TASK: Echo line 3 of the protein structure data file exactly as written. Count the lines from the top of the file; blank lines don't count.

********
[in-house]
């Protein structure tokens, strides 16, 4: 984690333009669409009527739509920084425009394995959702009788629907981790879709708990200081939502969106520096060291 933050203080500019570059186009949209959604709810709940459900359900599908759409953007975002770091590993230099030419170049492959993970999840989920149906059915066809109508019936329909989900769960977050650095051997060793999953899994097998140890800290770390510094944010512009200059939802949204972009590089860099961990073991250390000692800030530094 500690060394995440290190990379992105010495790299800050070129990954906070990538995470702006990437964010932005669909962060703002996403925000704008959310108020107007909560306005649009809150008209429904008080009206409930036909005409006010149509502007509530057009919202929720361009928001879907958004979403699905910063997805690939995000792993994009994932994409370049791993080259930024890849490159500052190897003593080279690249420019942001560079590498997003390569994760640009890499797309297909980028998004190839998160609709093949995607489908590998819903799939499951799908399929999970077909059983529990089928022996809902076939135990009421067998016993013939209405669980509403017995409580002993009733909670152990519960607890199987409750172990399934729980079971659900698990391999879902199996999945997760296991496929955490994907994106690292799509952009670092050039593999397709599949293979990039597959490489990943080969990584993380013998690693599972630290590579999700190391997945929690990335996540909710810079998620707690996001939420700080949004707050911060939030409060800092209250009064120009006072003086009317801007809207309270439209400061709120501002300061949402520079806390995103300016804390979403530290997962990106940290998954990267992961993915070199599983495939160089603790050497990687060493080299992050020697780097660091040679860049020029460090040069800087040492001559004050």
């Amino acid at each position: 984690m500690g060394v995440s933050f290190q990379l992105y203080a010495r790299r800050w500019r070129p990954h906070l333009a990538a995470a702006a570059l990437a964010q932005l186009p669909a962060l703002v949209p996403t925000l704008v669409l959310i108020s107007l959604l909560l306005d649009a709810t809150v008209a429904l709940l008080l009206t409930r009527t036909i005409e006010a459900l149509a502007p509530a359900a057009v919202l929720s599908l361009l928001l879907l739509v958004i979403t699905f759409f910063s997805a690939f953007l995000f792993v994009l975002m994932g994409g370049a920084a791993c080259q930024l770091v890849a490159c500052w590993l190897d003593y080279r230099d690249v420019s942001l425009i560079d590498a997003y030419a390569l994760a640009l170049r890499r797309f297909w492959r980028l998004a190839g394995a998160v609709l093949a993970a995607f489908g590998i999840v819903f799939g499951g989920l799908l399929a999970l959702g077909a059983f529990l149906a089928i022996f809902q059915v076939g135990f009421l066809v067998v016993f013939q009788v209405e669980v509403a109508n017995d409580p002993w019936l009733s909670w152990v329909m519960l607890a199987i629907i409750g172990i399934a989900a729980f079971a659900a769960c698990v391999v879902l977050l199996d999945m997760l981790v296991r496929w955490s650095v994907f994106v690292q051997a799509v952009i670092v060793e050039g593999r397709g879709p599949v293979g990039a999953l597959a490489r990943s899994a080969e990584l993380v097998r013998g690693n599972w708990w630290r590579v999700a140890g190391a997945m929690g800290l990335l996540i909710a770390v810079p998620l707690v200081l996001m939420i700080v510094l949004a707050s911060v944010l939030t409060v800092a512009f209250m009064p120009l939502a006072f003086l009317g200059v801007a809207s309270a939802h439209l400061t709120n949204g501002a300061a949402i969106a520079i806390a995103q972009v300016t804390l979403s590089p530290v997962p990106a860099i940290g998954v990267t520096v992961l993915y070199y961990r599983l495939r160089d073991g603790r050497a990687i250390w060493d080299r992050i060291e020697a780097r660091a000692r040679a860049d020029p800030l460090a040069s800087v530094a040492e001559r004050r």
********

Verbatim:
């Amino acid at each position: 984690m500690g060394v995440s933050f290190q990379l992105y203080a010495r790299r800050w500019r070129p990954h906070l333009a990538a995470a702006a570059l990437a964010q932005l186009p669909a962060l703002v949209p996403t925000l704008v669409l959310i108020s107007l959604l909560l306005d649009a709810t809150v008209a429904l709940l008080l009206t409930r009527t036909i005409e006010a459900l149509a502007p509530a359900a057009v919202l929720s599908l361009l928001l879907l739509v958004i979403t699905f759409f910063s997805a690939f953007l995000f792993v994009l975002m994932g994409g370049a920084a791993c080259q930024l770091v890849a490159c500052w590993l190897d003593y080279r230099d690249v420019s942001l425009i560079d590498a997003y030419a390569l994760a640009l170049r890499r797309f297909w492959r980028l998004a190839g394995a998160v609709l093949a993970a995607f489908g590998i999840v819903f799939g499951g989920l799908l399929a999970l959702g077909a059983f529990l149906a089928i022996f809902q059915v076939g135990f009421l066809v067998v016993f013939q009788v209405e669980v509403a109508n017995d409580p002993w019936l009733s909670w152990v329909m519960l607890a199987i629907i409750g172990i399934a989900a729980f079971a659900a769960c698990v391999v879902l977050l199996d999945m997760l981790v296991r496929w955490s650095v994907f994106v690292q051997a799509v952009i670092v060793e050039g593999r397709g879709p599949v293979g990039a999953l597959a490489r990943s899994a080969e990584l993380v097998r013998g690693n599972w708990w630290r590579v999700a140890g190391a997945m929690g800290l990335l996540i909710a770390v810079p998620l707690v200081l996001m939420i700080v510094l949004a707050s911060v944010l939030t409060v800092a512009f209250m009064p120009l939502a006072f003086l009317g200059v801007a809207s309270a939802h439209l400061t709120n949204g501002a300061a949402i969106a520079i806390a995103q972009v300016t804390l979403s590089p530290v997962p990106a860099i940290g998954v990267t520096v992961l993915y070199y961990r599983l495939r160089d073991g603790r050497a990687i250390w060493d080299r992050i060291e020697a780097r660091a000692r040679a860049d020029p800030l460090a040069s800087v530094a040492e001559r004050r």